Introducing sustainable design early leads to more resilient projects

Many companies are influenced by the misconception that only some projects can qualify as sustainable.

October 03, 2018 |
GenslerOn
Leland Federal Building

The G.T. "Mickey" Leland Federal Building in Houston. Image © Joe Aker.

Ten years ago, the goal was to convince clients that sustainable design was the solution to climate change. Those days are gone. Now, the majority of our clients have a deep understanding that climate change, air pollution, water quality, and deforestation are threatening the future of our cities. They also know that the built environment plays a significant role as both the cause and the solution. In fact, many Fortune 500 companies now see sustainable design as an opportunity to improve their social, environmental, and long-term economic performance—what many refer to as the Triple Bottom Line. Some have even hired “Directors of Sustainability,” employees whose sole focus is to develop corporate sustainability strategies that align with the company mission statements.

In this new reality, the biggest challenge for Gensler’s clients—including several who are on the Fortune 500 List—is not the lack of concern about the built environment, but the ability to develop a sustainability and resilience plan that aligns with the company’s Triple Bottom Line (i.e. its social, economic, and environmental goals). Unfortunately, too many companies are influenced by the misconception that only some projects can qualify as sustainable. Many people still think that high-performance building projects that are LEED Platinum and Living Building Challenge certified are either too expensive or too complicated to achieve, and that those certifications are reserved only for a few select developments. We try to convince our clients that this isn’t the case. Besides, a few select high-performance buildings by themselves will not go far toward achieving the LEED goals of slowing or even stopping climate change. We need to find sustainable solutions that can guide the design of all projects, whether they involve new buildings of existing ones.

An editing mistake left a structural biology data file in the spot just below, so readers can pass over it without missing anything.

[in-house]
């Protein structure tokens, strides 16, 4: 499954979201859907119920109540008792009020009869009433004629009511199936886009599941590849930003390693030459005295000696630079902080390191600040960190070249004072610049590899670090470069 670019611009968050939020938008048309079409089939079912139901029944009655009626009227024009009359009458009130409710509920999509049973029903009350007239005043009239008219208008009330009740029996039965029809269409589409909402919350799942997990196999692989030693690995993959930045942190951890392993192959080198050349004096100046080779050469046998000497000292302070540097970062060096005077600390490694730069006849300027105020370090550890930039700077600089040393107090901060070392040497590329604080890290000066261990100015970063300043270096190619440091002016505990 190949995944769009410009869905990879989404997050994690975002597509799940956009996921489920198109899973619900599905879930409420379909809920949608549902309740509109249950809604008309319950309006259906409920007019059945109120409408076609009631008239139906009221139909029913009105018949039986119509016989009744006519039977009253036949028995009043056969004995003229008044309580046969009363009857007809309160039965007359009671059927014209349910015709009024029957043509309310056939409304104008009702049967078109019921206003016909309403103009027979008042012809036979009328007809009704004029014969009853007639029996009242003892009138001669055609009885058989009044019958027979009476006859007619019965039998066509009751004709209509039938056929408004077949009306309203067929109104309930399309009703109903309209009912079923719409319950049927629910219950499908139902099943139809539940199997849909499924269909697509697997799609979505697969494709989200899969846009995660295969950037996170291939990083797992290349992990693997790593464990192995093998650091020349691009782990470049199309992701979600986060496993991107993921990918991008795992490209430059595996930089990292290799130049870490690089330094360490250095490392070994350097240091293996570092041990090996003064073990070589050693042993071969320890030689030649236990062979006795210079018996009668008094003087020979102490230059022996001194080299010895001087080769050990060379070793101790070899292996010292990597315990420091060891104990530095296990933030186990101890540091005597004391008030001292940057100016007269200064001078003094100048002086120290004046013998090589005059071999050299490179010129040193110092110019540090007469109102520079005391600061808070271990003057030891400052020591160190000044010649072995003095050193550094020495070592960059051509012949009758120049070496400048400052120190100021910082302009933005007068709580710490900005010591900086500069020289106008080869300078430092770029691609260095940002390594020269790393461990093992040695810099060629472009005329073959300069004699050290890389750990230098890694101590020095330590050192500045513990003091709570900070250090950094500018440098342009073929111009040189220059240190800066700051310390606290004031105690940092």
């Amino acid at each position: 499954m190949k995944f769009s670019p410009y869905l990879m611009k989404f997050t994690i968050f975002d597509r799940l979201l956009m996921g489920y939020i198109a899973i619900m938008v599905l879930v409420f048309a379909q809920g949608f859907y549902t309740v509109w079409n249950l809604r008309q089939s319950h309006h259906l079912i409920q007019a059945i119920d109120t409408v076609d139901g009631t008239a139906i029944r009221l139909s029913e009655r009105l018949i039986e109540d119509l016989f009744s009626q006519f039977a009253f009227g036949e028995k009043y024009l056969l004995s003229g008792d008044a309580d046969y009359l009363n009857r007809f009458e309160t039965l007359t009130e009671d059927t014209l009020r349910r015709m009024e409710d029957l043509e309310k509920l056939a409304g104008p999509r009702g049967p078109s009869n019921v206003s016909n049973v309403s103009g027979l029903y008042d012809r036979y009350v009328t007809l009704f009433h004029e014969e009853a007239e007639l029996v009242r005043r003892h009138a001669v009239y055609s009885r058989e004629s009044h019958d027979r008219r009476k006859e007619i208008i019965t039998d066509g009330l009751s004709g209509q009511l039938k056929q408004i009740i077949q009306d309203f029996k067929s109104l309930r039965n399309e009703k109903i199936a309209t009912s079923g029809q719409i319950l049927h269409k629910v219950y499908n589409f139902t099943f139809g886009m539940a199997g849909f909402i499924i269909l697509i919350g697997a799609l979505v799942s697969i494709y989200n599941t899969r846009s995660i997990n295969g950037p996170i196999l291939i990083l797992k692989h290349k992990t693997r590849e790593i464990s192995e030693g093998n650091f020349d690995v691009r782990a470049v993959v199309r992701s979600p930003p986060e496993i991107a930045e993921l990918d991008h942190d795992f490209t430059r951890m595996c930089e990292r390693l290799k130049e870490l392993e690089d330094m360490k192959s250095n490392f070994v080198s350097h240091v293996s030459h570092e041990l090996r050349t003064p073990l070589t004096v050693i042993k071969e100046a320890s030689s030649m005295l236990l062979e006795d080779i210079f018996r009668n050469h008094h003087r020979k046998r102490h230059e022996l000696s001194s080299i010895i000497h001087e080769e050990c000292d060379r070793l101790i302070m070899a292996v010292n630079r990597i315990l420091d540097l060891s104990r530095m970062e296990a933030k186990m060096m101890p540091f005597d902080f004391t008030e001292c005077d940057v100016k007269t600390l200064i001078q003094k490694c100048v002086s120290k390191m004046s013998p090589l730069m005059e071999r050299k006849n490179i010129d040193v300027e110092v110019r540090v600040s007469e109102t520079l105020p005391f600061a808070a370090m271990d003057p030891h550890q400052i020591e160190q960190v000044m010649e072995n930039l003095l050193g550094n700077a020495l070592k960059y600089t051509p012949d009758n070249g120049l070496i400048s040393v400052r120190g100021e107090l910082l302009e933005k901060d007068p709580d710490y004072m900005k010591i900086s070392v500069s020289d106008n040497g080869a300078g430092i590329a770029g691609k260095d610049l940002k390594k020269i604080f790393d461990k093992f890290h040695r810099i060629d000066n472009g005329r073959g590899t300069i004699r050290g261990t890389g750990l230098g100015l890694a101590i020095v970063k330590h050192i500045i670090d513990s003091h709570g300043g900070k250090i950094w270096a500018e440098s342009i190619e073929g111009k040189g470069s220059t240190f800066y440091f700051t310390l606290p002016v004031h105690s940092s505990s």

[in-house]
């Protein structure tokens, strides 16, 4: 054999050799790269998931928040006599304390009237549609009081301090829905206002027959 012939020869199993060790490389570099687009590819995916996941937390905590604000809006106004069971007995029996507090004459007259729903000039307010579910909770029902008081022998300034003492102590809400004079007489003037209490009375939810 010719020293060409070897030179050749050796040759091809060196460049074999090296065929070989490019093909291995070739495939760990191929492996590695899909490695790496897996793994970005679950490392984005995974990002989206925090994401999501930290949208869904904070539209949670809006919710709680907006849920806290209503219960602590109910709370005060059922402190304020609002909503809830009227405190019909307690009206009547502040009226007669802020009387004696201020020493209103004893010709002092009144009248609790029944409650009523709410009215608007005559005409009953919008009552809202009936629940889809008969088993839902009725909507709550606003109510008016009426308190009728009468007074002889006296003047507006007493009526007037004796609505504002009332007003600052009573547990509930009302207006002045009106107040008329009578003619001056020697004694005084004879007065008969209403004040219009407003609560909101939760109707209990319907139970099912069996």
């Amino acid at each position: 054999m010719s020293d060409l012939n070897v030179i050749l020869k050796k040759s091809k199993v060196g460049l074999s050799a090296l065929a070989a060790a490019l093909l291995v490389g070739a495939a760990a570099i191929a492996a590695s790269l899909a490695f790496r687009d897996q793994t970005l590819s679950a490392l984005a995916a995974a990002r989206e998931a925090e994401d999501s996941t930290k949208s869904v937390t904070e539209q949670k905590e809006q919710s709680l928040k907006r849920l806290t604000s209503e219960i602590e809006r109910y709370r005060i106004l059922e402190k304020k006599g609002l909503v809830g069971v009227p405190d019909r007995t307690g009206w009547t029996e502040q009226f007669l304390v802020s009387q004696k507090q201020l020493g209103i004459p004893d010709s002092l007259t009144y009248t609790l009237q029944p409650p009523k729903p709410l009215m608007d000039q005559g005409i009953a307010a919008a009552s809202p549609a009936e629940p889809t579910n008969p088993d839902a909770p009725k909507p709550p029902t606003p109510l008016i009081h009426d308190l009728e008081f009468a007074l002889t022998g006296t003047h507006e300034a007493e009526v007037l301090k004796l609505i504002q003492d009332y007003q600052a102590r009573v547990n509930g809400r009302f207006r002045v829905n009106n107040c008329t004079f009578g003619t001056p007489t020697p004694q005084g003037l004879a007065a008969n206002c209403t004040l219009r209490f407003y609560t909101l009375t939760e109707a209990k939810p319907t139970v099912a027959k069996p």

Start with sustainability

At Gensler, we bring sustainable ideas to our projects at the very beginning. This critical first step can transform a risk-averse, cost-conscious construction industry and allow for an open-ended dialog that facilitates a more deeply integrated and visually rich design solution.

 

Integrate a sustainable process throughout

We also provide our clients with a holistic “integrative process” (see illustration, below) that can reduce ambiguity and stream sustainability and resilience throughout a project. A successful integrative process can lead to the implementation of basic design strategies related to ecology, renewable energy, water conservation, indoor air quality, and local architecture, making the process accessible in a language that everybody can understand.

 

Starting early allows us to learn and adapt as we go

By implementing a process early, we’re able to provides opportunities for integration of sustainability and resilience, and it furthers a deeper understanding of our clients’ challenges and goals. Only through a holistic integrative design we can begin to act fast and tackle the social and environmental problems we face today.

Sustainability shouldn’t be the goal of just 1 percent of building projects. We need to achieve 100 percent better outcomes.

Integrated Design - Image courtesy of Gensler.
GenslerOn | Gensler

Published by Gensler, a global design firm with 5,000 practitioners networked across five continents, GenslerOn features insights and opinions of architects and designers on how design innovation makes cities more livable, work smarter, and leisure more engaging. Our contributors write about projects of every scale, from refreshing a retailer’s brand to planning a new urban district, all the while explaining how great design can optimize business performance and human potential. For more blog posts, visit: http://www.gensleron.com.

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